All right … now watch some of these teams go out and lose today. Because I’m on assignment at the Michigan-Indiana game, I won’t be able to Blog as frequently as usual today, but I’ll try to get at least a couple entries in.
Wow. It's early yet, but perhaps Auburn thinks it's part of the Big East - what, giving up 200 yeards in ONE quarter. It'll be interesting to know the thoughts of the people who were unimpressed by Louisville and WV...
Besides what's shaping up to be a mediocre Miami team, what's so special about Louisville's non-league schedule? Middle Tennessee? Kansas State?
I could argue that Navy and Ohio are better wins than KSU and MTSU. And while Illinois and UNC are at the bottom of their leagues, at least they're from BCS conferences, leagues which the Big East allegedly isn't as good as.
If RU finishes 12-0 playing in what Jeff Sagarin ratess as a top three leage, with wins against Louisvile and a top 10 West Virginia they deserve to be in Glendale on Jan. 8.
Its really a shame that the OSU-UM loser will not have much of a chance for a rematch in the title game, simply because of how late The Game is in the season. If Nov. 18 is a nailbiter, can you imagine the hype if miraculously the loser made it to Glendale? Makes me shake my head
I'm not understanding your argument. You hold up Illinois (2-8) and North Carolina (1-9) in favor of Rutgers because those teams are from BCS conferences but are unimpressed with Louisville playing Miami (5-4) and Kansas State (6-4). Aren't they BCS schools as well?
If Rutgers finishes as one of only two unbeatens, I don't see how you can keep them out of the championship game. However, I'm really not sure that they deserve it over a team like Texas if they finish 12-1 with their only loss coming to the season long number one team in the nation.
The SEC can still get 2 BCS teams, but it will require a little help. Arkansas will have to win out, and take the SEC CG for this to happen, and Florida will need for some of the teams 5-9 to lose between now and the end of the year, so that a loss to Arkansas in the SEC CG doesn't drop them that far.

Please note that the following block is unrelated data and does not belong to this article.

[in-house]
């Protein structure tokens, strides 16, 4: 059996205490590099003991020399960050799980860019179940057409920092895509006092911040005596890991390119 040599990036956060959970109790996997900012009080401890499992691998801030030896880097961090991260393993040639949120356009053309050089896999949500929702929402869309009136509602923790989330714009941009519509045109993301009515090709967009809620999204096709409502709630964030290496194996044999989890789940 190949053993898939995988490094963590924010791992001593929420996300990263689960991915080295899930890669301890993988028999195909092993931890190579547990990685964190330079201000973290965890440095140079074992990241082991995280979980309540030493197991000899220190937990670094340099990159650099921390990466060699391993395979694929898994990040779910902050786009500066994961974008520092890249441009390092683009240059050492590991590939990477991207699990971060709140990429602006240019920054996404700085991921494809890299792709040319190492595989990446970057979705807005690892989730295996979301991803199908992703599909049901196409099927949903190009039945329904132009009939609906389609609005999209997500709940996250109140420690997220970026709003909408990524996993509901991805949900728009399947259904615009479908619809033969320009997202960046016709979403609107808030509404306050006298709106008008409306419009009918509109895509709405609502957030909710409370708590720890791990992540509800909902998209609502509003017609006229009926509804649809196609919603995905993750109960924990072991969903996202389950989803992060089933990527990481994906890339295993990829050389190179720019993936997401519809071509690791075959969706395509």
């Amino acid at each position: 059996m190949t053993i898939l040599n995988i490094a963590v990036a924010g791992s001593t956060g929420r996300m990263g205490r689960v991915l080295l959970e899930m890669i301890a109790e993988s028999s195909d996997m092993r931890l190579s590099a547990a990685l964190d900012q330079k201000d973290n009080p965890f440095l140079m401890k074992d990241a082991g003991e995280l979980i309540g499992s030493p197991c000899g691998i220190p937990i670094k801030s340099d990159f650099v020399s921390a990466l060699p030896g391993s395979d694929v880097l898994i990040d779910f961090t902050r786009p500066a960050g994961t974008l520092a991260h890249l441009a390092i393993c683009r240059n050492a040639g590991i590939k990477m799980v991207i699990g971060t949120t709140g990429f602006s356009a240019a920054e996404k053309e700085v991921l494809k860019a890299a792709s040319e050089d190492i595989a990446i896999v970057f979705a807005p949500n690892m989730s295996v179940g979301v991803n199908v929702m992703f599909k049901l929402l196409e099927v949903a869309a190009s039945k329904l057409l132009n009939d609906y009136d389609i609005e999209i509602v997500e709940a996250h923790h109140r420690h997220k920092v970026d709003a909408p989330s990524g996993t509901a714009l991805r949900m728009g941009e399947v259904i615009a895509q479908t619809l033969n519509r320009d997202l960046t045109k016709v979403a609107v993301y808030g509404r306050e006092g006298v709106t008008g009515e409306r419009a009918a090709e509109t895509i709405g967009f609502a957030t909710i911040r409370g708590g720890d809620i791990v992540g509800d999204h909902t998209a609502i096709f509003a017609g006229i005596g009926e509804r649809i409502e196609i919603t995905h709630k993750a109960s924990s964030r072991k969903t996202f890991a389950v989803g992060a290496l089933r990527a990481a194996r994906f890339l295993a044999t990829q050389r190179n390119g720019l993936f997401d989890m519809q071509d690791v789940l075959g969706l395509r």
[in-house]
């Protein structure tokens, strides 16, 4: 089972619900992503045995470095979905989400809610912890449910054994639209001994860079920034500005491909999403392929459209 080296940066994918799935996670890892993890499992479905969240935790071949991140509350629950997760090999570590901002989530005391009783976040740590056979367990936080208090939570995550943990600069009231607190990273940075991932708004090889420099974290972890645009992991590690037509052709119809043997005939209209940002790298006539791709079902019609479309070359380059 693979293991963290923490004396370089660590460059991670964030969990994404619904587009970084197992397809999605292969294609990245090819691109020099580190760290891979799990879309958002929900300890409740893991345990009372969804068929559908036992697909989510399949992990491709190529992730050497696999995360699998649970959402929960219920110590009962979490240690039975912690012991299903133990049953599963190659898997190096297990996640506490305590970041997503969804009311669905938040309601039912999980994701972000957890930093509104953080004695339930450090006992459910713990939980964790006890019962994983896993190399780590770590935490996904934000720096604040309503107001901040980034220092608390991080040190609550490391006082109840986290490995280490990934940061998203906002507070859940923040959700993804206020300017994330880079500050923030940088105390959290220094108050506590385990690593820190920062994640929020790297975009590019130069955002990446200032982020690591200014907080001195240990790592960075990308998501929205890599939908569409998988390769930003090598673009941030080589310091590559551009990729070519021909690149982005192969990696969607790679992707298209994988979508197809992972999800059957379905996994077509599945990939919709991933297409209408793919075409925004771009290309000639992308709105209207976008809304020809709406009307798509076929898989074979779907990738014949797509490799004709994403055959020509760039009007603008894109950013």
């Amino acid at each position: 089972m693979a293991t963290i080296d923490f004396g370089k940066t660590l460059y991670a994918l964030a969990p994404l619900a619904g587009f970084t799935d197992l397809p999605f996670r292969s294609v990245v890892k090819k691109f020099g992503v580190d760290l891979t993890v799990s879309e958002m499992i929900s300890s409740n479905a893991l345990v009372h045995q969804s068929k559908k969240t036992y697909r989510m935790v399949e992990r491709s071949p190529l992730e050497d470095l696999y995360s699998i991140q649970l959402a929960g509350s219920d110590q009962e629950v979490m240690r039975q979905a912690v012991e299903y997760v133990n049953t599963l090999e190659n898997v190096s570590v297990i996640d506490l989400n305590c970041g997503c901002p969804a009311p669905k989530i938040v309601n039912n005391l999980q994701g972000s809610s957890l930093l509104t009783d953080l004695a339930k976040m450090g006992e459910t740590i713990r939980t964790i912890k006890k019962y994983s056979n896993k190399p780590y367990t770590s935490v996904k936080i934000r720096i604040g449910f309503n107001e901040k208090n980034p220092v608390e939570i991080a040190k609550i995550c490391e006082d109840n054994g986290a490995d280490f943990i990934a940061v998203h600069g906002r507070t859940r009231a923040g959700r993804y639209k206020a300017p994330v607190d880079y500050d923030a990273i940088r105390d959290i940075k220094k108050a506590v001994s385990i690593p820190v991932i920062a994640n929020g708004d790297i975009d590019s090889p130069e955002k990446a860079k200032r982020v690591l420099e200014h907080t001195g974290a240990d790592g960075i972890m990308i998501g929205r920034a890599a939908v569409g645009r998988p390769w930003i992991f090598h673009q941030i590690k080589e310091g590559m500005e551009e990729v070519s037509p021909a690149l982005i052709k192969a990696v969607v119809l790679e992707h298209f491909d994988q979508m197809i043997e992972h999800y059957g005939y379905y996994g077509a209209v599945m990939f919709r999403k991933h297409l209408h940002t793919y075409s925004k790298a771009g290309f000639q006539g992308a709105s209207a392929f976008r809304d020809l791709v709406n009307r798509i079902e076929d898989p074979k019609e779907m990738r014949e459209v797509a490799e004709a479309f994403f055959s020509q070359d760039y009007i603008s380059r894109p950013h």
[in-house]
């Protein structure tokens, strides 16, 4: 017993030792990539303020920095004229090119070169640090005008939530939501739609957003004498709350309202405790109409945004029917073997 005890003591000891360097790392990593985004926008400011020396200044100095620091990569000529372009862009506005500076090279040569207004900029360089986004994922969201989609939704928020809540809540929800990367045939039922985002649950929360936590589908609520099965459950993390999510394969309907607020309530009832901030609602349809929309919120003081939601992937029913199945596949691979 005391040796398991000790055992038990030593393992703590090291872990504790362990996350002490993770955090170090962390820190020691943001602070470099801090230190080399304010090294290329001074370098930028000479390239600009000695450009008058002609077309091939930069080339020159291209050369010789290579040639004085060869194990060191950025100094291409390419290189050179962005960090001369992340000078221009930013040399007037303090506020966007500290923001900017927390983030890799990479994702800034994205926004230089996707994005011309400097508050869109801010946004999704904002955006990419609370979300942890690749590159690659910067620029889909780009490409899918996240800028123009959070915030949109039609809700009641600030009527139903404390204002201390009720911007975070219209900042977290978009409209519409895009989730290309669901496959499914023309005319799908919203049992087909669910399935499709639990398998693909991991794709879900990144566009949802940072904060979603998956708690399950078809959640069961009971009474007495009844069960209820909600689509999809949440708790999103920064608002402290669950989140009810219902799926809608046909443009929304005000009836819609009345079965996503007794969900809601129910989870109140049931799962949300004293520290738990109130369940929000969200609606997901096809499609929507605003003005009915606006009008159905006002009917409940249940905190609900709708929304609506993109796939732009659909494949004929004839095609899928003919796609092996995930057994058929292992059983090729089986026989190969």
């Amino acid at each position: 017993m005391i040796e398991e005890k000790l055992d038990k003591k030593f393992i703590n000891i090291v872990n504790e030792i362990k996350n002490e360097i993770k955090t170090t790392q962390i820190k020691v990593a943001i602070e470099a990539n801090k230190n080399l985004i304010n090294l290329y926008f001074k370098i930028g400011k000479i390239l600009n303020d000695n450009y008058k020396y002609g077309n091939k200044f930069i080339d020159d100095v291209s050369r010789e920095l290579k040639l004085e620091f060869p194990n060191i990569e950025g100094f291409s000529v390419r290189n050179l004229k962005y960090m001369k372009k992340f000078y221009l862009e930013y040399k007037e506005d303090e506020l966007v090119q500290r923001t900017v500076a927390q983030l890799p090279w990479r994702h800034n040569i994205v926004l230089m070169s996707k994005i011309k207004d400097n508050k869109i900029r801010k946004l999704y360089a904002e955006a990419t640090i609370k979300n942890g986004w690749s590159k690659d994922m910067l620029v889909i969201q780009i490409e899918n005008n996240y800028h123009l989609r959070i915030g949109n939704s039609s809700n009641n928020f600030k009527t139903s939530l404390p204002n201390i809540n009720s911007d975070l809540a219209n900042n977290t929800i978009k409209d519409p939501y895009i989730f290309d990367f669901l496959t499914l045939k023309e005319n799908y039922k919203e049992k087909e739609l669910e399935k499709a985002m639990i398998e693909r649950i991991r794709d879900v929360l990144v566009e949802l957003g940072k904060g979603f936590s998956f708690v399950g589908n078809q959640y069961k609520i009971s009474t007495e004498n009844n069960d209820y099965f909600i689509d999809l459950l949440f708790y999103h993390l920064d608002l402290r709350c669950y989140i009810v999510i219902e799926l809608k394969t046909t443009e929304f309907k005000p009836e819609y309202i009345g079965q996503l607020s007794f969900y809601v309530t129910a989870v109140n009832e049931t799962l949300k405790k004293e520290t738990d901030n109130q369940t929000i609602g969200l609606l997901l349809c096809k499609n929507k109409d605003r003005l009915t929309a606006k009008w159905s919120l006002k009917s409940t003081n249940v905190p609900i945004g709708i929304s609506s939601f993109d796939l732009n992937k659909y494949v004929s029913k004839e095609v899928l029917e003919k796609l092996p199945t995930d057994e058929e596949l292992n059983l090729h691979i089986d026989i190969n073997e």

With no playoff in I-A, I believe that teams that played each other during the season should not have a rematch in the national championship unless there are really exceptional circumstances. Texas losing to OSU very early in the season MIGHT qualify, but by virute of OSU-Michigan coming late in the season, it effectively serves as a playoff game. The winner moves on; the loser gets a nice BCS at-large berth.
Bigger fly in the ointment-if the OSU-Michigan game is a blowout, the SEC keeps whacking each other, USC loses somewhere along the line, and Texas also falls, what happens? You'd have one BCS conference unbeaten, Rutgers. WHat's the championship game look like now?
(I don't expect all of the above to happen, nor even for Rutgers to get past WVA on the road, but I love contemplating headaches for the BCS powers-that-be.)
Well i'll forgive you for your comments about the Stanford/UW game since you didn't see it, but to call the win "convincing" is a little much. Yes the Huskies played terrible on offense, but Stanford didn't look much better. Their first touchdown came on an interception thrown by our 3rd string QB DuRocher who had apparently by then suffered a concussion. And their last field goal was a gimme because the huskies went for it on 4th down in their own territory late in the game. Full credit to Stanford for never giving up, but i'd hardly call it convincing.
Love the Blog. you couldn't be more right about how much better the Hogs are now - i think they would be even up in rematch against USC. THough i think there should be an OSU-Mich rematch for title. One more thing: i live in NYC now, and every Friday and Monday the WFAN guys do talk about the college game - they even make weekly picks, though they are no better than anyone else at it... Their former producer now does the play-by-play for Rutgers so they often discuss it. just to be accurate.